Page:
One of my favorite parts about NUAP is the required parent involvement. As parents, we attend a monthly meeting that helps boost our knowledge and confidence in our abilities to deal effectively and with our child's challenges. Parents are also expected to volunteer in the classroom each week and conduct ABA style sessions. Every time I work with Landon I have a new understating and love for him.

 

After Landon's hearing test, I left the doctor's office feeling helpless. Thanks to Northern Utah Autism Program I don't feel that way anymore. I feel empowered to continue working hard with Landon because the results are coming and his future is worth it.

 

We were so desperate and NUAP stepped in and honestly saved our family. Currently The Northern Utah Autism Program (who is run through Weber Human Services) has 80+ students on their waiting list and continue to get 1-2 new referrals a week. Last year NUAP had 15 kids age out of the waiting list because there was not enough funding. That’s 15 families who never got to witness the miracles that this program can perform with their children.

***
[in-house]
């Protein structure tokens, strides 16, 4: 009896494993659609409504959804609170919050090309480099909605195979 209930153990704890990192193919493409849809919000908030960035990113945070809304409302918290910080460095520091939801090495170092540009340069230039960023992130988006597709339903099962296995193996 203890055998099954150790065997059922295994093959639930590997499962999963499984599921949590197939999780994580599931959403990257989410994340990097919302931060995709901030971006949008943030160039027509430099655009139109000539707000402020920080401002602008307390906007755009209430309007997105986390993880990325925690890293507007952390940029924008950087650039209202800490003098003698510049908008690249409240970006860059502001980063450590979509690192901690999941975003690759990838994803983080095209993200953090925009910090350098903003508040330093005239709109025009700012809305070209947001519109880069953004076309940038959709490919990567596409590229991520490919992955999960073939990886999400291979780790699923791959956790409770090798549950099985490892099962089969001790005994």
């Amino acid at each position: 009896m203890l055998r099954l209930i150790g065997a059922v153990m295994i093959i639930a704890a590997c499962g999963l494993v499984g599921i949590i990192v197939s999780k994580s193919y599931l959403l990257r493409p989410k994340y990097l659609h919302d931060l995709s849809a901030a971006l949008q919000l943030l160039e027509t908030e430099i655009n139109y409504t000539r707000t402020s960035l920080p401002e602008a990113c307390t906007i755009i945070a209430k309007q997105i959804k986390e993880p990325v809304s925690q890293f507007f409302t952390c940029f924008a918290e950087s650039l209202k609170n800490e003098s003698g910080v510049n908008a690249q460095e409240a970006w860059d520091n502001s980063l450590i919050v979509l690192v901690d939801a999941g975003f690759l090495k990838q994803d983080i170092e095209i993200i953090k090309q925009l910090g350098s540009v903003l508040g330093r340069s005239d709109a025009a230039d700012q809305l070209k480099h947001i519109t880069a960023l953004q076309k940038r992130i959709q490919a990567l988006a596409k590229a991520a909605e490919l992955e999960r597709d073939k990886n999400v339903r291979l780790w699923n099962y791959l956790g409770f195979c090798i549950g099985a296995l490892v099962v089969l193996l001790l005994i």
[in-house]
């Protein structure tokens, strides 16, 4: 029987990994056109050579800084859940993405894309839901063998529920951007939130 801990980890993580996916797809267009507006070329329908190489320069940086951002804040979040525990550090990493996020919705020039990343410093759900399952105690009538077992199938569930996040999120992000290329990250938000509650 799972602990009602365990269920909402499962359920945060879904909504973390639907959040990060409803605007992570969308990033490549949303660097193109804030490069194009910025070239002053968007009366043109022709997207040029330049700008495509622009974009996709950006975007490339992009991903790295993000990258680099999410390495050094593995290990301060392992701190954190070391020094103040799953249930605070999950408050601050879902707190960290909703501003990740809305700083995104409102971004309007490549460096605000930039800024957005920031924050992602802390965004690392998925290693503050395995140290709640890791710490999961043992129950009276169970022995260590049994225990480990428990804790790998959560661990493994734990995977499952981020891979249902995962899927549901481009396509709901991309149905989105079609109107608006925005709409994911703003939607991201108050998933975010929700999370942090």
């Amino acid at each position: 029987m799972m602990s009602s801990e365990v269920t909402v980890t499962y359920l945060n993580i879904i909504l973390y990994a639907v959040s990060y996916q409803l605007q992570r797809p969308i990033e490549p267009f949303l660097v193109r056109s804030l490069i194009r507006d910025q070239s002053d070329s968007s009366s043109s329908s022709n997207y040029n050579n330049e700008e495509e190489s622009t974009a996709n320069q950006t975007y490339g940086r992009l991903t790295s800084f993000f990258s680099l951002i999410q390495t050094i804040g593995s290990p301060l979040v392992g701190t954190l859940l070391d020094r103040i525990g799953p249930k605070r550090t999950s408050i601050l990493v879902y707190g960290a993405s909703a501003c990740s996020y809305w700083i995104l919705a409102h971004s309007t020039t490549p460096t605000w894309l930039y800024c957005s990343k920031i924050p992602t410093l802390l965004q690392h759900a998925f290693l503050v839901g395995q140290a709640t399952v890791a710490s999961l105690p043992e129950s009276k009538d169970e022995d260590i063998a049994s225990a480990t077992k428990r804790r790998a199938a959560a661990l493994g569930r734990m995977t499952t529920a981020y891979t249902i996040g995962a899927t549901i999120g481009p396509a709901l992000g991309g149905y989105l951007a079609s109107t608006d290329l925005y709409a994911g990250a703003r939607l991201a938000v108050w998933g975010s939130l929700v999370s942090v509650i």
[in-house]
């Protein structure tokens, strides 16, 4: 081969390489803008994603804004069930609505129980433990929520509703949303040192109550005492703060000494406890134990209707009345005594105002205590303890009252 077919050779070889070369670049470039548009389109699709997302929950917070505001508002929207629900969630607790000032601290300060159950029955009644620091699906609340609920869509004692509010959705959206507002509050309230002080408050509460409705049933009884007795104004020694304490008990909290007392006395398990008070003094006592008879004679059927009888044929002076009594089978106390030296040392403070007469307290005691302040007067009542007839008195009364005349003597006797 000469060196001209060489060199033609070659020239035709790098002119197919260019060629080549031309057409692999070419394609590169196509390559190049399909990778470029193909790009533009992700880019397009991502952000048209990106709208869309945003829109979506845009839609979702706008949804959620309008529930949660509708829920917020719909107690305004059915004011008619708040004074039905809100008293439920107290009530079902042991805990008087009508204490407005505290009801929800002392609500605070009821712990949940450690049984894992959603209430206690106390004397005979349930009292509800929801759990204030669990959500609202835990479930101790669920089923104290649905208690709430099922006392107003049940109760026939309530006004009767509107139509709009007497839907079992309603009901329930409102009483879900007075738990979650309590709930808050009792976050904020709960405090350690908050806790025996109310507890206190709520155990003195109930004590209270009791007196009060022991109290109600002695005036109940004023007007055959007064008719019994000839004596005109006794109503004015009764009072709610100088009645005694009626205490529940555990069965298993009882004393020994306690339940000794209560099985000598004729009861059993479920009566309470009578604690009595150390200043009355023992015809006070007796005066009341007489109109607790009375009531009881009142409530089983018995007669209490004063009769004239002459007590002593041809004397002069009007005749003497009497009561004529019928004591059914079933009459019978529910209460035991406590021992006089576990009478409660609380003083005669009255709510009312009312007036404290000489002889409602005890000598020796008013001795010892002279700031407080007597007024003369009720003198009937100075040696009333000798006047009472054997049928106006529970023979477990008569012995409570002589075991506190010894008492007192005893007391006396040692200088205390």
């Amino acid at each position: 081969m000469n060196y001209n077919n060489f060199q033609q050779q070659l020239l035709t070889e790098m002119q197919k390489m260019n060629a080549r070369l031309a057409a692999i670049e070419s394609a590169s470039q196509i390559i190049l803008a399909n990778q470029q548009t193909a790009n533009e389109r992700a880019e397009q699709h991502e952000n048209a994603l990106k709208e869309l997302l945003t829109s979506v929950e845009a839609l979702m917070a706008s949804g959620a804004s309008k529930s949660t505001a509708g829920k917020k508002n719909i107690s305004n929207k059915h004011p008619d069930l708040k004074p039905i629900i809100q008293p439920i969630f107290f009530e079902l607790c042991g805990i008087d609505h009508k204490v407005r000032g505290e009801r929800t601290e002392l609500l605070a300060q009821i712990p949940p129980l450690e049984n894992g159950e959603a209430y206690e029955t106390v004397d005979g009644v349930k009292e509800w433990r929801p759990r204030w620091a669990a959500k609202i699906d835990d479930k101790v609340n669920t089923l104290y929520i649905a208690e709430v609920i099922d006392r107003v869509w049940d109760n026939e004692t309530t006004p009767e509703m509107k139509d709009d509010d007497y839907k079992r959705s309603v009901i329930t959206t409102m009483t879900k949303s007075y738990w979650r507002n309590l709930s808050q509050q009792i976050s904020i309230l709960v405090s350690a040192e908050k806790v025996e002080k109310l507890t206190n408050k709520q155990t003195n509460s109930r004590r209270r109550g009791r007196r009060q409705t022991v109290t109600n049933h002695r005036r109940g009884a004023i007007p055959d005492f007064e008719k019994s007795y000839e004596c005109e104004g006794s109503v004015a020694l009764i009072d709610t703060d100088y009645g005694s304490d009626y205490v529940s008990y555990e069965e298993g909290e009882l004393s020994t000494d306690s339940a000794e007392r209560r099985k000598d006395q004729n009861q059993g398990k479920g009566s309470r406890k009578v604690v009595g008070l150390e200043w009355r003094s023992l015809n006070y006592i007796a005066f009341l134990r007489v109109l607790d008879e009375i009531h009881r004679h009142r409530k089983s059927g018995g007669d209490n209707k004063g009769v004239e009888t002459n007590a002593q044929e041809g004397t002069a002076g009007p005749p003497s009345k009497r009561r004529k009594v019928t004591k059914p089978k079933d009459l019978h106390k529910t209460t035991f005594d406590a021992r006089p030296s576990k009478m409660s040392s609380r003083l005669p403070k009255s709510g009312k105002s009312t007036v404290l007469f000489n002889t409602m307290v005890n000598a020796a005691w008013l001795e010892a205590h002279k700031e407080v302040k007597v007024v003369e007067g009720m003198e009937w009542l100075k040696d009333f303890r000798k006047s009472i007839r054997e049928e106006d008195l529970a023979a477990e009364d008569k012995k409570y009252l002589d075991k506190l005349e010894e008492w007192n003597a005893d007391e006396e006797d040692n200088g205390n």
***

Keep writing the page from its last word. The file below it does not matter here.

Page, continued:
We ask for an increase in funding for NUAP. It would be applied towards an additional classroom serving 12 more students and it would also increase the salaries of the employees at Weber Human Services. They are currently short staffed due to the low wage it provides for the para/aide positions. With the additional funding it would not only take the extra weight off of the other teachers but it would also ensure the security for the students to have consistent aides.

 

One Solution is to…

 

Expand the

Carson Smith Special Needs Scholarship

to include early intervention